Shopper footfall remains down on last year despite bank holidays and sun

Retail groups have urged political parties to produce plans for revitalising footfall across the UK.

Retailers hope that a warm summer coupled with the Euros and the Olympics will see an increase in figures
Retailers hope that a warm summer coupled with the Euros and the Olympics will see an increase in figures (Andrew Matthews/PA)

Retail footfall across the UK remains well down on last year as bank holidays and improving weather failed to lure customers away from online shopping, figures show.

Total footfall was down 3.6% on a year ago but an improvement on April’s 7.2% drop, according to BRC (British Retail Consortium)-Sensormatic IQ data.

High street footfall was down 2.7%, while shopping centre visits remained at a subdued 4.5% lower than last May.

All UK nations saw a year-on-year fall despite improving on April’s figures, topped by Scotland at 5.4% and suffered the least by Northern Ireland at 3%.

BRC chief executive Helen Dickinson said: “Retailers will be hopeful that a warm summer, coupled with events such as the European Championships and Olympics, will boost footfall across all major shopping destinations across the UK.

“With an election only five weeks away, political parties have a role to play, too, by having policies that mean retailers can invest in rejuvenating shopping destinations across the UK.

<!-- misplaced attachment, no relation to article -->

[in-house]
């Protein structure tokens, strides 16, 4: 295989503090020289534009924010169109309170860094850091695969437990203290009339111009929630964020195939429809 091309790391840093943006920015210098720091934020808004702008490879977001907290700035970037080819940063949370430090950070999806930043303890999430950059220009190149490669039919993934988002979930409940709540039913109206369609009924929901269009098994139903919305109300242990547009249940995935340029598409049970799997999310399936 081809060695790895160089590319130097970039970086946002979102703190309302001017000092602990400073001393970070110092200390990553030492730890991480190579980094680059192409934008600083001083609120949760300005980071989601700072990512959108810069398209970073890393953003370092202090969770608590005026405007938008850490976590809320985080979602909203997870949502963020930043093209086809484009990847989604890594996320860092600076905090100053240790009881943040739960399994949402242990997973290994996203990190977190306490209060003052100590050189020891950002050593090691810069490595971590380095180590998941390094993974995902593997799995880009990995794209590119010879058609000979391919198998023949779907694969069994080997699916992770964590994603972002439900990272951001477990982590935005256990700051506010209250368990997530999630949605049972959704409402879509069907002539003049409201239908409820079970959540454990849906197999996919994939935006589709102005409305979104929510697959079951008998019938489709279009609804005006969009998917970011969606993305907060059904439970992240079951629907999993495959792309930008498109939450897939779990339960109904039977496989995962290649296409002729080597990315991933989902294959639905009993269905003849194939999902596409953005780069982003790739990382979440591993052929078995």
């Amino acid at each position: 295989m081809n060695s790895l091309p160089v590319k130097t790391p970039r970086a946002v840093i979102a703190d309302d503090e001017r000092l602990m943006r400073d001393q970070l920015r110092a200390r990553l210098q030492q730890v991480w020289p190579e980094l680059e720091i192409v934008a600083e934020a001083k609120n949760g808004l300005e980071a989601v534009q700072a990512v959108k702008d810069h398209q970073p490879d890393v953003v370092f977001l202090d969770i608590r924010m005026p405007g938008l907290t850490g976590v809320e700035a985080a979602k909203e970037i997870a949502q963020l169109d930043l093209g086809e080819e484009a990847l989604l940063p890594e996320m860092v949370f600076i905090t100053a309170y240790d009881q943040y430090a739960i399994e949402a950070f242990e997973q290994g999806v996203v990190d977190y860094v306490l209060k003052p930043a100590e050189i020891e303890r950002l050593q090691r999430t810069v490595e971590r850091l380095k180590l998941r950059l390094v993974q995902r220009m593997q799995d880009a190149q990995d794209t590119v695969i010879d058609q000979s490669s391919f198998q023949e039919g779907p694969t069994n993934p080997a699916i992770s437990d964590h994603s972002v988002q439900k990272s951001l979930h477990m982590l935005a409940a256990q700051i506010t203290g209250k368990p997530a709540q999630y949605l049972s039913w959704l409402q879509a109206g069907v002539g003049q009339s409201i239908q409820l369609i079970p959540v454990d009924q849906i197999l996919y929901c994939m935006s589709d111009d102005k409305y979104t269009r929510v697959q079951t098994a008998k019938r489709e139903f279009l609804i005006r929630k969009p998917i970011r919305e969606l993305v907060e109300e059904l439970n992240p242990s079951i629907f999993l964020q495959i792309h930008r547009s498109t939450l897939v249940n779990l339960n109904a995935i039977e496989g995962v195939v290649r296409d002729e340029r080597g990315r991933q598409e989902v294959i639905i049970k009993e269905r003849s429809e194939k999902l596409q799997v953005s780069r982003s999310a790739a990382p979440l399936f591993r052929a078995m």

“A broken business rates system and outdated planning laws are holding back the industry – politicians of all stripes must address these issues.

“This will boost economic growth, lift consumer spirits, and help drive more shoppers back to our high streets and other retail destinations.”

Andy Sumpter, from Sensormatic Solutions, said: “Retailers were dealt some good news in May, as footfall recovered against the month before.

“While no one’s denying this improvement is starting from a low base following a gloomy performance in April, many will be hoping that this represents a turning point.

“And, with inflationary pressures easing and household budgets starting to feel a little less squeezed, along with the optimism that may come with the general election in July, many may be hoping the mood music has shifted key into something more positive.”